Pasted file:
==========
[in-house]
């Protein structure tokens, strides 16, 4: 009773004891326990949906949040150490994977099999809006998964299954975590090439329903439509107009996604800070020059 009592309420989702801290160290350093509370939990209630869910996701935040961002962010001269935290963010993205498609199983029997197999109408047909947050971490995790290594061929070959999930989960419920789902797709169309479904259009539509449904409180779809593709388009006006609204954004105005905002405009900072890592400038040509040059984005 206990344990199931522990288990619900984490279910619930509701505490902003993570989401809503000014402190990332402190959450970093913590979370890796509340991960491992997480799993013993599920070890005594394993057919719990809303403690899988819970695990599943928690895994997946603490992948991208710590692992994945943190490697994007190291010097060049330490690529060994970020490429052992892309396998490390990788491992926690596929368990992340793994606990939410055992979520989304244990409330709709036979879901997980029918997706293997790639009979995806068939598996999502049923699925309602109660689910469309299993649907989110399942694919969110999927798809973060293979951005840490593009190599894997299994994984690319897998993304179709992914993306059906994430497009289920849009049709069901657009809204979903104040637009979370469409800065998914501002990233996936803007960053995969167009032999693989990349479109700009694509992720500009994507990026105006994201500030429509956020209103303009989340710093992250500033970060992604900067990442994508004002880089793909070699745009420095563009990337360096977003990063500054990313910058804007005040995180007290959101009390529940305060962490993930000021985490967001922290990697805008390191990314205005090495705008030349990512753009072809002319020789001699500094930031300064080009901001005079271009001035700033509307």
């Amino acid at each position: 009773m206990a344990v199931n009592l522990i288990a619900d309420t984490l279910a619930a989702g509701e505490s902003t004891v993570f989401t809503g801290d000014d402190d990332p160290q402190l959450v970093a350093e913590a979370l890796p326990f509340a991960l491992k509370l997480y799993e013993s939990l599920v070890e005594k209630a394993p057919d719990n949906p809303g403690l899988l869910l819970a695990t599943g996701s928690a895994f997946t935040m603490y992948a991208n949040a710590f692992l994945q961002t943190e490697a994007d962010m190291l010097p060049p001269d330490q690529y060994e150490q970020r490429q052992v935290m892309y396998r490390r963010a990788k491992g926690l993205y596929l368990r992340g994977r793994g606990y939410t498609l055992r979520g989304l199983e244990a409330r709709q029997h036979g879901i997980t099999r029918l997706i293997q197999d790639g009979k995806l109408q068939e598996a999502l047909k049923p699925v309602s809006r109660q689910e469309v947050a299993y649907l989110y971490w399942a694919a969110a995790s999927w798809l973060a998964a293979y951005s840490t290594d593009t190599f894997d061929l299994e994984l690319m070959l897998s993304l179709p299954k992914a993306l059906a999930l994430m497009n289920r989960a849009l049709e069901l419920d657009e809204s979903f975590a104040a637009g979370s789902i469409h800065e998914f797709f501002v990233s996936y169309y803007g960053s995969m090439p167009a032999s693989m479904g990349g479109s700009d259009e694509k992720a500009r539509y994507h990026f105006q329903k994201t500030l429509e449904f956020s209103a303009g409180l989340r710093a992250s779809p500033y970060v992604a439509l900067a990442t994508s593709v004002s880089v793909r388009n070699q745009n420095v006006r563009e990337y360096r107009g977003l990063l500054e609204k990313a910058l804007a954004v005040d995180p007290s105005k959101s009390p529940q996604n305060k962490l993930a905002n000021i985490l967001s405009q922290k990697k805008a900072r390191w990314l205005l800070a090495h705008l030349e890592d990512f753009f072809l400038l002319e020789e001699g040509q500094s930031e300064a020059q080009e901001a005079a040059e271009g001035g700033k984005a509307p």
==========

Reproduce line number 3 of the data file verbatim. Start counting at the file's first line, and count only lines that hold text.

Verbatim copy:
């Amino acid at each position: 009773m206990a344990v199931n009592l522990i288990a619900d309420t984490l279910a619930a989702g509701e505490s902003t004891v993570f989401t809503g801290d000014d402190d990332p160290q402190l959450v970093a350093e913590a979370l890796p326990f509340a991960l491992k509370l997480y799993e013993s939990l599920v070890e005594k209630a394993p057919d719990n949906p809303g403690l899988l869910l819970a695990t599943g996701s928690a895994f997946t935040m603490y992948a991208n949040a710590f692992l994945q961002t943190e490697a994007d962010m190291l010097p060049p001269d330490q690529y060994e150490q970020r490429q052992v935290m892309y396998r490390r963010a990788k491992g926690l993205y596929l368990r992340g994977r793994g606990y939410t498609l055992r979520g989304l199983e244990a409330r709709q029997h036979g879901i997980t099999r029918l997706i293997q197999d790639g009979k995806l109408q068939e598996a999502l047909k049923p699925v309602s809006r109660q689910e469309v947050a299993y649907l989110y971490w399942a694919a969110a995790s999927w798809l973060a998964a293979y951005s840490t290594d593009t190599f894997d061929l299994e994984l690319m070959l897998s993304l179709p299954k992914a993306l059906a999930l994430m497009n289920r989960a849009l049709e069901l419920d657009e809204s979903f975590a104040a637009g979370s789902i469409h800065e998914f797709f501002v990233s996936y169309y803007g960053s995969m090439p167009a032999s693989m479904g990349g479109s700009d259009e694509k992720a500009r539509y994507h990026f105006q329903k994201t500030l429509e449904f956020s209103a303009g409180l989340r710093a992250s779809p500033y970060v992604a439509l900067a990442t994508s593709v004002s880089v793909r388009n070699q745009n420095v006006r563009e990337y360096r107009g977003l990063l500054e609204k990313a910058l804007a954004v005040d995180p007290s105005k959101s009390p529940q996604n305060k962490l993930a905002n000021i985490l967001s405009q922290k990697k805008a900072r390191w990314l205005l800070a090495h705008l030349e890592d990512f753009f072809l400038l002319e020789e001699g040509q500094s930031e300064a020059q080009e901001a005079a040059e271009g001035g700033k984005a509307p």